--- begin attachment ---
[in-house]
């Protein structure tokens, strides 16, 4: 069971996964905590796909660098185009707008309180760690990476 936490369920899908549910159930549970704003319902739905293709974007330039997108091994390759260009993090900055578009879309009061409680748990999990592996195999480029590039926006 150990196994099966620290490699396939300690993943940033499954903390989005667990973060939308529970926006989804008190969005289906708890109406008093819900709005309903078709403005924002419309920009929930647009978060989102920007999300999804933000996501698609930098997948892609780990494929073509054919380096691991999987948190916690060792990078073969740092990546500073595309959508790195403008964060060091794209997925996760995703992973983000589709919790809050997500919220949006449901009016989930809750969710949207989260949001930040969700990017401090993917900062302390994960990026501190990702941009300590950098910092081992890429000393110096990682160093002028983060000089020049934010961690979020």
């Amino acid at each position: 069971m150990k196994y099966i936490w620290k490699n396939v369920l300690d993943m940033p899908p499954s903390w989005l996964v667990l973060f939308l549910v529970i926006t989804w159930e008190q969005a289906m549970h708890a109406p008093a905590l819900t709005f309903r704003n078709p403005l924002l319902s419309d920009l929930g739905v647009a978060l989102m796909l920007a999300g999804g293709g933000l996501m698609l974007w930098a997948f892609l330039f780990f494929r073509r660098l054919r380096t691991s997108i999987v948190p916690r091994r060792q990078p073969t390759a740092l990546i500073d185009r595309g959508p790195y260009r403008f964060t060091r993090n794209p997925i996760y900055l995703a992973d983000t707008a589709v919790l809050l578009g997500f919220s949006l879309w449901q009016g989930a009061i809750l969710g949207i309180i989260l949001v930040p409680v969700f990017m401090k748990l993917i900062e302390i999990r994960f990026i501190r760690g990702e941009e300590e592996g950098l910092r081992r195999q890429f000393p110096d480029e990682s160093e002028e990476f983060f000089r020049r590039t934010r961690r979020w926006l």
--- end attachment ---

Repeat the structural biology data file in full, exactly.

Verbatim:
[in-house]
């Protein structure tokens, strides 16, 4: 069971996964905590796909660098185009707008309180760690990476 936490369920899908549910159930549970704003319902739905293709974007330039997108091994390759260009993090900055578009879309009061409680748990999990592996195999480029590039926006 150990196994099966620290490699396939300690993943940033499954903390989005667990973060939308529970926006989804008190969005289906708890109406008093819900709005309903078709403005924002419309920009929930647009978060989102920007999300999804933000996501698609930098997948892609780990494929073509054919380096691991999987948190916690060792990078073969740092990546500073595309959508790195403008964060060091794209997925996760995703992973983000589709919790809050997500919220949006449901009016989930809750969710949207989260949001930040969700990017401090993917900062302390994960990026501190990702941009300590950098910092081992890429000393110096990682160093002028983060000089020049934010961690979020």
């Amino acid at each position: 069971m150990k196994y099966i936490w620290k490699n396939v369920l300690d993943m940033p899908p499954s903390w989005l996964v667990l973060f939308l549910v529970i926006t989804w159930e008190q969005a289906m549970h708890a109406p008093a905590l819900t709005f309903r704003n078709p403005l924002l319902s419309d920009l929930g739905v647009a978060l989102m796909l920007a999300g999804g293709g933000l996501m698609l974007w930098a997948f892609l330039f780990f494929r073509r660098l054919r380096t691991s997108i999987v948190p916690r091994r060792q990078p073969t390759a740092l990546i500073d185009r595309g959508p790195y260009r403008f964060t060091r993090n794209p997925i996760y900055l995703a992973d983000t707008a589709v919790l809050l578009g997500f919220s949006l879309w449901q009016g989930a009061i809750l969710g949207i309180i989260l949001v930040p409680v969700f990017m401090k748990l993917i900062e302390i999990r994960f990026i501190r760690g990702e941009e300590e592996g950098l910092r081992r195999q890429f000393p110096d480029e990682s160093e002028e990476f983060f000089r020049r590039t934010r961690r979020w926006l």